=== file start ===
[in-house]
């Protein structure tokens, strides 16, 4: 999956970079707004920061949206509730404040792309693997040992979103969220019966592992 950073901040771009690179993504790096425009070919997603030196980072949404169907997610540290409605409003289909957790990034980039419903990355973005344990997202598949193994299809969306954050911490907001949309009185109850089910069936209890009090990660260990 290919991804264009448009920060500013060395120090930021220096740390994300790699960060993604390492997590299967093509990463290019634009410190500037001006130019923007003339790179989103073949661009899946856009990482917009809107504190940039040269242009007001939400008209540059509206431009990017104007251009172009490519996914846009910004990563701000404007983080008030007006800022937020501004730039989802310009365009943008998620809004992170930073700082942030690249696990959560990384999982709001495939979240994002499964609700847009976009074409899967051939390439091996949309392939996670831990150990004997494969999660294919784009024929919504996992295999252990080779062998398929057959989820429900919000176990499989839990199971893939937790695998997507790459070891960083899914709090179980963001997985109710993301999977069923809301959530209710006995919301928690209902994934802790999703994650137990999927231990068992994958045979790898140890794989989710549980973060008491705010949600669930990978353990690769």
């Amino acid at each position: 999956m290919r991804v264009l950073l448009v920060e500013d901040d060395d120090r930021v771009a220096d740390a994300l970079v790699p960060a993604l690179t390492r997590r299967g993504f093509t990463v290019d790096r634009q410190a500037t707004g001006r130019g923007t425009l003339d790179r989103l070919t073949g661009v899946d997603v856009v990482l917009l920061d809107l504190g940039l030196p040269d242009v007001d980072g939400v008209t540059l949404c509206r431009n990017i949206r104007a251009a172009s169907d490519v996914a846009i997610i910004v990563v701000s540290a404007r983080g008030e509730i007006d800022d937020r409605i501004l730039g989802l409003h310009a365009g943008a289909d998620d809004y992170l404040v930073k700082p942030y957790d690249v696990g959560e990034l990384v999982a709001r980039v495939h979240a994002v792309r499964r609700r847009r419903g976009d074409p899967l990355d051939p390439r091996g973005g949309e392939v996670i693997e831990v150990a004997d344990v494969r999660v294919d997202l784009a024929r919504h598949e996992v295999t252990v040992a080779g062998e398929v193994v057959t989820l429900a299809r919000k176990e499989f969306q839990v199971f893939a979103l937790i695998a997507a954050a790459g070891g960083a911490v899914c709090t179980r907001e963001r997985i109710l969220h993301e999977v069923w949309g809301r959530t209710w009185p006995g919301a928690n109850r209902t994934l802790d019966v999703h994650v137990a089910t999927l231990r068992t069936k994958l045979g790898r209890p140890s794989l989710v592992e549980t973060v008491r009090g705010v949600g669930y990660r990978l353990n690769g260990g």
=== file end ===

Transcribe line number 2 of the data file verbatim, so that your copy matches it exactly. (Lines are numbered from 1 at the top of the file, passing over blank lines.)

């Protein structure tokens, strides 16, 4: 999956970079707004920061949206509730404040792309693997040992979103969220019966592992 950073901040771009690179993504790096425009070919997603030196980072949404169907997610540290409605409003289909957790990034980039419903990355973005344990997202598949193994299809969306954050911490907001949309009185109850089910069936209890009090990660260990 290919991804264009448009920060500013060395120090930021220096740390994300790699960060993604390492997590299967093509990463290019634009410190500037001006130019923007003339790179989103073949661009899946856009990482917009809107504190940039040269242009007001939400008209540059509206431009990017104007251009172009490519996914846009910004990563701000404007983080008030007006800022937020501004730039989802310009365009943008998620809004992170930073700082942030690249696990959560990384999982709001495939979240994002499964609700847009976009074409899967051939390439091996949309392939996670831990150990004997494969999660294919784009024929919504996992295999252990080779062998398929057959989820429900919000176990499989839990199971893939937790695998997507790459070891960083899914709090179980963001997985109710993301999977069923809301959530209710006995919301928690209902994934802790999703994650137990999927231990068992994958045979790898140890794989989710549980973060008491705010949600669930990978353990690769």